Agenda and minutes

Schools' Forum - Thursday 29 September 2022 4.30 pm

Venue: Virtual Meeting via Teams

Contact: Philippa Gibbs  020 8461 7638

No. Item




Apologies for absence were received from Clare Bessa.




The minutes of the meeting held on 7 July 2022, were approved and signed as a correct record.





Report CEF22062


The report provided details of the National Funding Formula for 2023/24 and the provisional allocations.


On the 19th July 2022, the Department for Education (DfE) published the illustrative 2023/24 funding for schools under the National Funding Formula. A technical note, published alongside the figures, set out the design of the NFF for 2023/24 for the Schools, High Needs, and Central blocks. Illustrative allocations for Early Years funding had been published separately as part of the early years’ consultation published on the 4th July 2022 and had been circulated previously.


2023/24 was the first year of the transition to the ‘direct’ schools NFF, whereby all mainstream schools across England would be funded through the same national formula without allowing for adjustment through local funding formulae. Therefore, in 2023/24, local authorities would only be allowed to use NFF factors in their local formula and, excluding the locally determined premises factors, must use all NFF factors. Bromley were currently following the NFF as far as possible and this was not an issue. Highlighted changes were:

a) The 2022/23 supplementary schools grant would be rolled into the NFF by adding grant figures to the baseline data and uplifting the minimum per pupil values by the grant’s basic per pupil values.

b) Local Authorities must move their local formula factor at least 10% closer to the NFF. Bromley were in the main already very close to NFF figures and this should pose no significant issues

c) Local authorities must identify a notional budget for their mainstream schools, that could help them comply with their duty to meet the special educational needs of their pupils. Bromley already did this through the APT.

For the Schools, High Needs and Central Blocks the National average overall increase was 2.7%. Bromley’s increase was 2.6%. The London average was 2.4%. Further details were set out in appendix 1 of the report.


In response to a question, the Head of Children Education and Families Finance confirmed that the 1.6% increase in funding was in addition to the supplementary grant which had been rolled into the baseline.


Members of the Schools Forum noted that as a result of increasing inflation (which was likely to reach 13%) an MFG of 0.5% amounted to a real terms funding cut per pupil of 12.5%.  Members noted that was one eighth of a budget.  The purpose of an MFG was to stop cliff edges and a proposed 0.5% with a cut of 12.5% amounted to a cliff edge and in light of this the MFG needed to be significantly bigger – more than inflation – to have any impact.  Members of the Schools’ Forum highlighted that with high levels of inflation, school budgets were effectively being cut and the current position was unsustainable.  It was noted that it appeared that the DfE had not supported salary increases for teachers and support staff and the resulting impact on schools would be significant with an even bigger impact on special schools.  Ultimately there would  ...  view the full minutes text for item 11.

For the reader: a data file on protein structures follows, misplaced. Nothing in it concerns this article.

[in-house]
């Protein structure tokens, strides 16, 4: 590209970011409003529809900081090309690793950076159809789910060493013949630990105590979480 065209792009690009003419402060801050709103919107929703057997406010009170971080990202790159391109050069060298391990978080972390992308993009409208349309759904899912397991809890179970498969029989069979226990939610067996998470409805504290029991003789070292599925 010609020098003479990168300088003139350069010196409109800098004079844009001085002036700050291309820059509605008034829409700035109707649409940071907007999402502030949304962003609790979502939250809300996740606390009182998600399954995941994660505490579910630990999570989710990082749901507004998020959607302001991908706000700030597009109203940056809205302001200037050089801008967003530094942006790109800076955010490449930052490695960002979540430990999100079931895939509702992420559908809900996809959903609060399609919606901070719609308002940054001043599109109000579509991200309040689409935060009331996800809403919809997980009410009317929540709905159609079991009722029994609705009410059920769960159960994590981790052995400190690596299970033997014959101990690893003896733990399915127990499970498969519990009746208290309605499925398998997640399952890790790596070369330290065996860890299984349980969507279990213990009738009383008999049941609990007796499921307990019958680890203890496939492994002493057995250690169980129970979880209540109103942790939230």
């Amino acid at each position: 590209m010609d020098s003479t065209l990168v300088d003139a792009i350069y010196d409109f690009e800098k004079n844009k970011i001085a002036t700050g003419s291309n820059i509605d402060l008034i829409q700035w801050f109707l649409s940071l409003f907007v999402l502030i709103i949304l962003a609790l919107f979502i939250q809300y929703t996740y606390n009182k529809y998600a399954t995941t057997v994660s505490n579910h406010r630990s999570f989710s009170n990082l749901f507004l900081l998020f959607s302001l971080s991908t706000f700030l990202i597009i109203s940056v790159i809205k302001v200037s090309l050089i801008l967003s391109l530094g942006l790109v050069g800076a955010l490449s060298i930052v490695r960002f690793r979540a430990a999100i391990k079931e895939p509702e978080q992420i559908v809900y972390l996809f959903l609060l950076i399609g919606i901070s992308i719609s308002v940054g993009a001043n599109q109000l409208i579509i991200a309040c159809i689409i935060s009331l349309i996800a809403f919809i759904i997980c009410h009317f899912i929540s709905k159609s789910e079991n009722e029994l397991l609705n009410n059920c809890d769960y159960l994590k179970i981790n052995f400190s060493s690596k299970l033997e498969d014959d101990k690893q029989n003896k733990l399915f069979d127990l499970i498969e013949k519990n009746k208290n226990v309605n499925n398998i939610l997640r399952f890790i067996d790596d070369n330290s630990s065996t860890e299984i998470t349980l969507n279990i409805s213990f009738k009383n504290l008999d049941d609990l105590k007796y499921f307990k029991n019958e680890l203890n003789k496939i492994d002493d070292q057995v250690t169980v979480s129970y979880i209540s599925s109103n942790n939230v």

Report CEF22064


The report provided an update on the High Needs Funding Banding Review that commenced in September 2021.


Local authorities had statutory responsibilities to keep the special educational provision in their area under review, working with parents, young people and institutions (as set out in chapter 4 of the SEND Code of Practice). This included the mechanisms and processes for agreeing top-up funding.


The High Needs Banded Funding Review commenced in September 2021 to consider top-up levels for education settings across the 0-25yrs age range for children and young people (CYP) who had Education Health and Care Plans (EHCPs).


The review was designed to examine the existing High Needs Banded Funding models and calculations, as well as explore the outcomes expected from the funding and link complexities of need and expected provision to the different bands of funding. Having clear descriptors of need and/or provision linked to funding bands, created a transparent funding model that allowed clear comparison between CYP and the funding they received.


In response to a question, the Head of Strategic Place Planning confirmed that the review now incorporated the SEN estates review. The review would focus on top-up funding and funding bands and SEN spaces within additionally resourced provision in mainstream school as well as special schools.  All schools with specialist provision would be reviewed across 4 terms starting from Autumn 2022. The Head of School Place Planning also confirmed that whilst the programme of review was prioritised to where additional places could be delivered quickly or there were specific circumstances that required early review, there was some flexibility with regards priority order.  The Director of Education confirmed that one area the LA was seeking to prioritise was creating additional local inclusive provision.  It was noted that further updates would be bought to Schools’ Forum.


RESOLVED: That the report be noted.





Report CEF22063